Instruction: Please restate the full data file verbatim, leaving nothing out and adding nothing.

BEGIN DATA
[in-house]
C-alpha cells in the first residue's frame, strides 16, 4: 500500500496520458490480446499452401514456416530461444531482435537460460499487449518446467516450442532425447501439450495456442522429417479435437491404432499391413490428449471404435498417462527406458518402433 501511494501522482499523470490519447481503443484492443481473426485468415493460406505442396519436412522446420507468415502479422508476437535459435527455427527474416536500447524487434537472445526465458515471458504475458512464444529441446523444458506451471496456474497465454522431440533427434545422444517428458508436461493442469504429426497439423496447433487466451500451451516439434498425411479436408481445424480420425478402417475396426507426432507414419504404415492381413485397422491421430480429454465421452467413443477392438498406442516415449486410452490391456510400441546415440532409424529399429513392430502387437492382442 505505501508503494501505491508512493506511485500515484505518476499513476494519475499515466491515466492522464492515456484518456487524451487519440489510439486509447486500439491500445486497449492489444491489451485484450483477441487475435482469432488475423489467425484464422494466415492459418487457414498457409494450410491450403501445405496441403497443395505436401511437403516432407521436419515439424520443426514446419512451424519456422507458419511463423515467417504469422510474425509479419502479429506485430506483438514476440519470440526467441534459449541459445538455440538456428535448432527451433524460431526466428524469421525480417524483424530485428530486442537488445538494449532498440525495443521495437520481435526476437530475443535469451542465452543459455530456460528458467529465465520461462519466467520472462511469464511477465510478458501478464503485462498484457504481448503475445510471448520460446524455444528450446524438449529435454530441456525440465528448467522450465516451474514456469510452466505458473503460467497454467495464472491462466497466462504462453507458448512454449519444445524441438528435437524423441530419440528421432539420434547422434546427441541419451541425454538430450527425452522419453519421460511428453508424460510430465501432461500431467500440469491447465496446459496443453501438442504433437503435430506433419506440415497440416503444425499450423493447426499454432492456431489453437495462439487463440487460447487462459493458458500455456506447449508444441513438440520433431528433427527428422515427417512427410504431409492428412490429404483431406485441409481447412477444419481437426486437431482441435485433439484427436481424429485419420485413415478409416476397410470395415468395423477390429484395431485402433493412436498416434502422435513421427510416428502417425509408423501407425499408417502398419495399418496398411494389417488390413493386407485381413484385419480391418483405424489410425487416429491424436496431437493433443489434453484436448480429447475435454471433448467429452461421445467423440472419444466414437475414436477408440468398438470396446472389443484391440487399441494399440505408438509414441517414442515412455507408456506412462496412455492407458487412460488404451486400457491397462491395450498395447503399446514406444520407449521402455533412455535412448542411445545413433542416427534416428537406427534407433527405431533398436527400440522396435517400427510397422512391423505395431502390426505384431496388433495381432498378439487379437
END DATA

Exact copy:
[in-house]
C-alpha cells in the first residue's frame, strides 16, 4: 500500500496520458490480446499452401514456416530461444531482435537460460499487449518446467516450442532425447501439450495456442522429417479435437491404432499391413490428449471404435498417462527406458518402433 501511494501522482499523470490519447481503443484492443481473426485468415493460406505442396519436412522446420507468415502479422508476437535459435527455427527474416536500447524487434537472445526465458515471458504475458512464444529441446523444458506451471496456474497465454522431440533427434545422444517428458508436461493442469504429426497439423496447433487466451500451451516439434498425411479436408481445424480420425478402417475396426507426432507414419504404415492381413485397422491421430480429454465421452467413443477392438498406442516415449486410452490391456510400441546415440532409424529399429513392430502387437492382442 505505501508503494501505491508512493506511485500515484505518476499513476494519475499515466491515466492522464492515456484518456487524451487519440489510439486509447486500439491500445486497449492489444491489451485484450483477441487475435482469432488475423489467425484464422494466415492459418487457414498457409494450410491450403501445405496441403497443395505436401511437403516432407521436419515439424520443426514446419512451424519456422507458419511463423515467417504469422510474425509479419502479429506485430506483438514476440519470440526467441534459449541459445538455440538456428535448432527451433524460431526466428524469421525480417524483424530485428530486442537488445538494449532498440525495443521495437520481435526476437530475443535469451542465452543459455530456460528458467529465465520461462519466467520472462511469464511477465510478458501478464503485462498484457504481448503475445510471448520460446524455444528450446524438449529435454530441456525440465528448467522450465516451474514456469510452466505458473503460467497454467495464472491462466497466462504462453507458448512454449519444445524441438528435437524423441530419440528421432539420434547422434546427441541419451541425454538430450527425452522419453519421460511428453508424460510430465501432461500431467500440469491447465496446459496443453501438442504433437503435430506433419506440415497440416503444425499450423493447426499454432492456431489453437495462439487463440487460447487462459493458458500455456506447449508444441513438440520433431528433427527428422515427417512427410504431409492428412490429404483431406485441409481447412477444419481437426486437431482441435485433439484427436481424429485419420485413415478409416476397410470395415468395423477390429484395431485402433493412436498416434502422435513421427510416428502417425509408423501407425499408417502398419495399418496398411494389417488390413493386407485381413484385419480391418483405424489410425487416429491424436496431437493433443489434453484436448480429447475435454471433448467429452461421445467423440472419444466414437475414436477408440468398438470396446472389443484391440487399441494399440505408438509414441517414442515412455507408456506412462496412455492407458487412460488404451486400457491397462491395450498395447503399446514406444520407449521402455533412455535412448542411445545413433542416427534416428537406427534407433527405431533398436527400440522396435517400427510397422512391423505395431502390426505384431496388433495381432498378439487379437